Detroit’s plan to cut its $18 billion in debt would be due March 1 if the city survives an effort by creditors to throw it out of bankruptcy, according to a schedule proposed by the judge in the case.
The proposed timetable filed today by U.S. Bankruptcy Judge Steven Rhodes sets the trial over Detroit’s eligibility to be in bankruptcy for October, earlier than the city’s emergency manager, Kevyn Orr, has suggested. He has proposed filing pretrial briefs on the issue in November.
After today’s proposal was reported, Detroit limited-tax general obligations maturing in April 2014 traded at about 96 cents on the dollar, the lowest since February, according to data compiled by Bloomberg. The most debt exchanged hands since March 2012. Ambac Assurance Corp. insures the securities. Prices plunged on similar bonds that are due in April 2018, according to the data.
Orr has said he wants to get Detroit out of bankruptcy by September 2014, the same month he could be removed from his post by the city council. He and Michigan Governor Rick Snyder, who appointed him, both said in interviews last week that their deadline would be difficult to meet.
“Based on what’s happened in other large Chapter 9 cases, it can take several months or maybe even over a year just to resolve eligibility questions,” said Patrick Darby, a bankruptcy attorney in Birmingham, Alabama, at Bradley Arant Rose & White LLP who represents Jefferson County.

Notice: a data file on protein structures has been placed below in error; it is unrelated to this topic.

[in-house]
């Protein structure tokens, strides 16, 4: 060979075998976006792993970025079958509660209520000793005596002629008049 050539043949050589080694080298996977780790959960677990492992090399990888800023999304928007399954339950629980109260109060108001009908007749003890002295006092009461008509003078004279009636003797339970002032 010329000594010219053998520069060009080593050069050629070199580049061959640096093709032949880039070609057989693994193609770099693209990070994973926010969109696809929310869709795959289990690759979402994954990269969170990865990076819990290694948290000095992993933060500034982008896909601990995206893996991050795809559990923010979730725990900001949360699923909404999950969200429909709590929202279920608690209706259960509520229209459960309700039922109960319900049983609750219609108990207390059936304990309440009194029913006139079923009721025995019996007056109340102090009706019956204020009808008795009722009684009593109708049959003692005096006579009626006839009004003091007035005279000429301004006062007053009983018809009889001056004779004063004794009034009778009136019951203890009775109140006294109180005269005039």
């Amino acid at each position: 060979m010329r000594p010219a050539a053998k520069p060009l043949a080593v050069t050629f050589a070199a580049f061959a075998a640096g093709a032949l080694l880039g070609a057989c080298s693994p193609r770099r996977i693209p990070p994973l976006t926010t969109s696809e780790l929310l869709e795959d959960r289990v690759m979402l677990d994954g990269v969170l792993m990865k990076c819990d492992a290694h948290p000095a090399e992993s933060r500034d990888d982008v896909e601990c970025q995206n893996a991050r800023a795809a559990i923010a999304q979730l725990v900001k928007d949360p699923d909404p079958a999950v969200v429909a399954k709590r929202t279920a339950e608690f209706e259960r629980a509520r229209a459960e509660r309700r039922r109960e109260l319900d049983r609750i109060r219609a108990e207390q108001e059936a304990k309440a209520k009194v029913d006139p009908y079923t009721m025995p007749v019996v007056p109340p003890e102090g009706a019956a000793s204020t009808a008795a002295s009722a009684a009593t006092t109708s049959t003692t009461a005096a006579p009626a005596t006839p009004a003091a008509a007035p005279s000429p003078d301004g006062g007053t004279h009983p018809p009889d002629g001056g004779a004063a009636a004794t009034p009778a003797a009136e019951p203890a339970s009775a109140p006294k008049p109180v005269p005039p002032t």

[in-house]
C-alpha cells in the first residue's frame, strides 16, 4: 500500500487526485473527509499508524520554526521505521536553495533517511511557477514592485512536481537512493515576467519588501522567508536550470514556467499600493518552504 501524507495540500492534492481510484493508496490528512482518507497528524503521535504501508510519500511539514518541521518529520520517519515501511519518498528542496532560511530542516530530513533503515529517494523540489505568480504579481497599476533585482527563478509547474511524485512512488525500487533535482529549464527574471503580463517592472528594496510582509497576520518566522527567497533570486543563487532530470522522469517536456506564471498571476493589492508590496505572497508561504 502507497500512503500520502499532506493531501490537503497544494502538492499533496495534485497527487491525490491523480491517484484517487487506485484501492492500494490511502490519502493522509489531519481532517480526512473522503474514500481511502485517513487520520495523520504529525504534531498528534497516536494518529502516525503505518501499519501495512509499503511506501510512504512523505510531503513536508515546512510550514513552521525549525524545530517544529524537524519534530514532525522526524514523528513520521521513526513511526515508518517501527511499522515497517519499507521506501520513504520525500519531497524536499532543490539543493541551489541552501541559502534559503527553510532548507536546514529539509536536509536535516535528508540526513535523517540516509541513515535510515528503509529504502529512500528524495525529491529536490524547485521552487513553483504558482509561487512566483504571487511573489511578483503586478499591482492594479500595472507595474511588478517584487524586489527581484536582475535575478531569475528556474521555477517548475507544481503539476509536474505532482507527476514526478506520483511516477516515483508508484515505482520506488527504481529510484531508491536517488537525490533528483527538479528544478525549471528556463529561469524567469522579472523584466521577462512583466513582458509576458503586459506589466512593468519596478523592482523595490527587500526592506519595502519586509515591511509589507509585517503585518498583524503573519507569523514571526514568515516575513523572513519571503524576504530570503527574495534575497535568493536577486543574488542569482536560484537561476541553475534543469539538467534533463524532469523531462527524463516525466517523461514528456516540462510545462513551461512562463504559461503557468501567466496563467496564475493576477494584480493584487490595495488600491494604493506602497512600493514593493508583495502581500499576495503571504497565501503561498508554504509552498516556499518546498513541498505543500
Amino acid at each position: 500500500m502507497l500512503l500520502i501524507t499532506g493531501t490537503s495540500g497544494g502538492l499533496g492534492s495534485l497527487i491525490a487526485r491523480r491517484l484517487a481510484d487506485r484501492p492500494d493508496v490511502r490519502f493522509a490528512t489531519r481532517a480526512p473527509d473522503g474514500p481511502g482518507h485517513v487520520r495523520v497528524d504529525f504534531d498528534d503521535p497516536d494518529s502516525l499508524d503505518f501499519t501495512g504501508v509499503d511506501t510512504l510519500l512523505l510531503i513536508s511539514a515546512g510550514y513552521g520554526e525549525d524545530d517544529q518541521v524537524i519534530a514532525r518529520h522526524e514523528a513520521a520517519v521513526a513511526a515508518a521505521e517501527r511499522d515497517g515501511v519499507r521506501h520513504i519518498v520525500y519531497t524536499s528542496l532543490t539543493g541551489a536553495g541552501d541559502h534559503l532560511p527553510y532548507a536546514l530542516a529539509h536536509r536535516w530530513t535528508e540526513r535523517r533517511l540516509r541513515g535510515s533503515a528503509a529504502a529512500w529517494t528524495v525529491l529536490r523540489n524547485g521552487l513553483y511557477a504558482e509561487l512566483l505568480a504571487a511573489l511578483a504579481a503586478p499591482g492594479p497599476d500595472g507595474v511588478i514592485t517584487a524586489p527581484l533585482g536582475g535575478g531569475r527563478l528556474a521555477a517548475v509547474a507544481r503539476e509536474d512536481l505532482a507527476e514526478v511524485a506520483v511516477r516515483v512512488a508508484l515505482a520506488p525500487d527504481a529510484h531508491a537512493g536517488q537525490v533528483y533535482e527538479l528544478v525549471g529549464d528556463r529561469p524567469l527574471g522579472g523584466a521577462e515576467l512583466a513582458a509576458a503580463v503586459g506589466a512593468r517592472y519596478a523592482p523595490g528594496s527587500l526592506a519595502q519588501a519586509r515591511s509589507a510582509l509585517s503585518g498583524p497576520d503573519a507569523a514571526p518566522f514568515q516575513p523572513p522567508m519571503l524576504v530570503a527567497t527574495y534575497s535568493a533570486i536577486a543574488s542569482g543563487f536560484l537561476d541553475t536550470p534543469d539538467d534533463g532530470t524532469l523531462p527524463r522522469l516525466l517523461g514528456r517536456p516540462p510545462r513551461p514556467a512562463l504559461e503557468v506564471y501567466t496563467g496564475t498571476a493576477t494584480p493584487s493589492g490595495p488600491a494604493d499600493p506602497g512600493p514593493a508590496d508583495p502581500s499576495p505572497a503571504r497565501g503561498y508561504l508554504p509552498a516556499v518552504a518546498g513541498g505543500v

Detroit filed the biggest U.S. municipal bankruptcy on July 18 after decades of decline left it unable to pay its debts and provide needed services. Public pension funds have said the filing, which could bring cuts in benefits, violated state law.
The judge said he will solicit comments on his proposed timetable at an Aug. 2 hearing.
The case is City of Detroit, 13-bk-53846, U.S. Bankruptcy Court, Eastern District of Michigan (Detroit).
To contact the reporter on this story: Steven Church in Wilmington, Delaware at firstname.lastname@example.org